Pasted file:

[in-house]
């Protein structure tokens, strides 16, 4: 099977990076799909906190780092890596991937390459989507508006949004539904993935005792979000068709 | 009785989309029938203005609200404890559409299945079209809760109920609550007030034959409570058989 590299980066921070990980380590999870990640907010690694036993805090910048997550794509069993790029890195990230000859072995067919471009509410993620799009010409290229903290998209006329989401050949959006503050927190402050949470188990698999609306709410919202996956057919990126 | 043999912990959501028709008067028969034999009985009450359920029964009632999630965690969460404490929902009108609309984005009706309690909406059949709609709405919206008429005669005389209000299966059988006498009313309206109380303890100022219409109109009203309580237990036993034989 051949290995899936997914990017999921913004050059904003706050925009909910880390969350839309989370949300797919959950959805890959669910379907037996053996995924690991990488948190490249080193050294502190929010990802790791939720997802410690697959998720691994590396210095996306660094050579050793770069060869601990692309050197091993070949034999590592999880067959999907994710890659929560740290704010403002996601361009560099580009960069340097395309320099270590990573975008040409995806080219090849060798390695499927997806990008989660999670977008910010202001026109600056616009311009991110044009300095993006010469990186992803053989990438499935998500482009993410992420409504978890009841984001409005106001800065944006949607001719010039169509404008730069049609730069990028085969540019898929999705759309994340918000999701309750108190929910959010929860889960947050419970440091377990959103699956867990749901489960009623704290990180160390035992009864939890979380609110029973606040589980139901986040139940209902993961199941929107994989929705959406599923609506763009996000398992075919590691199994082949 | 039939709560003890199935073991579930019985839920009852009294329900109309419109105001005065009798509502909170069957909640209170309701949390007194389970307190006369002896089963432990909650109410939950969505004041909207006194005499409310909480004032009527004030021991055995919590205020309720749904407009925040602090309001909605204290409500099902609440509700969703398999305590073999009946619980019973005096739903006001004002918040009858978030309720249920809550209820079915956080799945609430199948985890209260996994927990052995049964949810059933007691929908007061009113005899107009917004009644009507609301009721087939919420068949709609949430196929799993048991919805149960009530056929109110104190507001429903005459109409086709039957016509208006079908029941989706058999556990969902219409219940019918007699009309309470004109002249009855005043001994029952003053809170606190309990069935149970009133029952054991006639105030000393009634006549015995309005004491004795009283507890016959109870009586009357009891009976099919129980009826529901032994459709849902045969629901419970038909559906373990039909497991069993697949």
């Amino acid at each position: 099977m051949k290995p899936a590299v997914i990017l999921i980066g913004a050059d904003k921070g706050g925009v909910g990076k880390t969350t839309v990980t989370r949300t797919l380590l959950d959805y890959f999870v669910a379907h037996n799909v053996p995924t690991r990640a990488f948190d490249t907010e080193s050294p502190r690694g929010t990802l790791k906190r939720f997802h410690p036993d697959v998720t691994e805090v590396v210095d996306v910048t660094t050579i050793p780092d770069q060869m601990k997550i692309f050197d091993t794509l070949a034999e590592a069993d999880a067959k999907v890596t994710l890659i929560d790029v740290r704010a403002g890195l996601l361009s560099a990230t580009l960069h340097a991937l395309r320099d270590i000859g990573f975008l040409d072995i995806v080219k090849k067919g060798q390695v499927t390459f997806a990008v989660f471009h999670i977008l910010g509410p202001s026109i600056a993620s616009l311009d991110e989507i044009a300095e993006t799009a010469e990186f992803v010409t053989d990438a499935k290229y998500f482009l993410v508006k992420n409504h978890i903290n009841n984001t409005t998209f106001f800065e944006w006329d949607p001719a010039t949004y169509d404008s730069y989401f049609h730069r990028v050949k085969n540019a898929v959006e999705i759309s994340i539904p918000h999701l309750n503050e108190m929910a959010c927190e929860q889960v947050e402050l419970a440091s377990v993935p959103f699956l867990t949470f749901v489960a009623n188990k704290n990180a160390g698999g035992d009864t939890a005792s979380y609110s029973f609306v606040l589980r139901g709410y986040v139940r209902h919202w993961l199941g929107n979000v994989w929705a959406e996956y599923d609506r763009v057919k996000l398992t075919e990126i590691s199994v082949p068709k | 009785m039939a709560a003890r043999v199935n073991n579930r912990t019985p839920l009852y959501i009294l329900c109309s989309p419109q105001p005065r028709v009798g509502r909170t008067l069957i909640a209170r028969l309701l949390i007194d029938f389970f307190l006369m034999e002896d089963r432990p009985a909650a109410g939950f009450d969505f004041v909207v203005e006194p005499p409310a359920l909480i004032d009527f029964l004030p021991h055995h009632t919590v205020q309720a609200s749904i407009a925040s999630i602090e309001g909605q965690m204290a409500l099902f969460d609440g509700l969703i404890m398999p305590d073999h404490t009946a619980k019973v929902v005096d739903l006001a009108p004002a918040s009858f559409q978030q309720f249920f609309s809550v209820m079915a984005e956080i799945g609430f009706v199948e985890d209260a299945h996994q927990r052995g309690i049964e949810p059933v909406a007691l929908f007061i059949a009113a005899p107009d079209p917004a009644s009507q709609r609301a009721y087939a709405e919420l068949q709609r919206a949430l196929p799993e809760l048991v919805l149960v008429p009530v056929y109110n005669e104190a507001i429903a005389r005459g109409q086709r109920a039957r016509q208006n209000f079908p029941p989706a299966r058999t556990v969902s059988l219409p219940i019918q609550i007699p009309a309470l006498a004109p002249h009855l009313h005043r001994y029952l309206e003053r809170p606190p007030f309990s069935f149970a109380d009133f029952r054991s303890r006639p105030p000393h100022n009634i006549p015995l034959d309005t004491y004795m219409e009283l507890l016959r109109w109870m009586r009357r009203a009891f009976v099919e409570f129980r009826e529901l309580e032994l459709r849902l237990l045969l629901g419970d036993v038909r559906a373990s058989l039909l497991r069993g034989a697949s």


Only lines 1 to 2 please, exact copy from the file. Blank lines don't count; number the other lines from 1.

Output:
[in-house]
């Protein structure tokens, strides 16, 4: 099977990076799909906190780092890596991937390459989507508006949004539904993935005792979000068709 | 009785989309029938203005609200404890559409299945079209809760109920609550007030034959409570058989 590299980066921070990980380590999870990640907010690694036993805090910048997550794509069993790029890195990230000859072995067919471009509410993620799009010409290229903290998209006329989401050949959006503050927190402050949470188990698999609306709410919202996956057919990126 | 043999912990959501028709008067028969034999009985009450359920029964009632999630965690969460404490929902009108609309984005009706309690909406059949709609709405919206008429005669005389209000299966059988006498009313309206109380303890100022219409109109009203309580237990036993034989 051949290995899936997914990017999921913004050059904003706050925009909910880390969350839309989370949300797919959950959805890959669910379907037996053996995924690991990488948190490249080193050294502190929010990802790791939720997802410690697959998720691994590396210095996306660094050579050793770069060869601990692309050197091993070949034999590592999880067959999907994710890659929560740290704010403002996601361009560099580009960069340097395309320099270590990573975008040409995806080219090849060798390695499927997806990008989660999670977008910010202001026109600056616009311009991110044009300095993006010469990186992803053989990438499935998500482009993410992420409504978890009841984001409005106001800065944006949607001719010039169509404008730069049609730069990028085969540019898929999705759309994340918000999701309750108190929910959010929860889960947050419970440091377990959103699956867990749901489960009623704290990180160390035992009864939890979380609110029973606040589980139901986040139940209902993961199941929107994989929705959406599923609506763009996000398992075919590691199994082949 | 039939709560003890199935073991579930019985839920009852009294329900109309419109105001005065009798509502909170069957909640209170309701949390007194389970307190006369002896089963432990909650109410939950969505004041909207006194005499409310909480004032009527004030021991055995919590205020309720749904407009925040602090309001909605204290409500099902609440509700969703398999305590073999009946619980019973005096739903006001004002918040009858978030309720249920809550209820079915956080799945609430199948985890209260996994927990052995049964949810059933007691929908007061009113005899107009917004009644009507609301009721087939919420068949709609949430196929799993048991919805149960009530056929109110104190507001429903005459109409086709039957016509208006079908029941989706058999556990969902219409219940019918007699009309309470004109002249009855005043001994029952003053809170606190309990069935149970009133029952054991006639105030000393009634006549015995309005004491004795009283507890016959109870009586009357009891009976099919129980009826529901032994459709849902045969629901419970038909559906373990039909497991069993697949």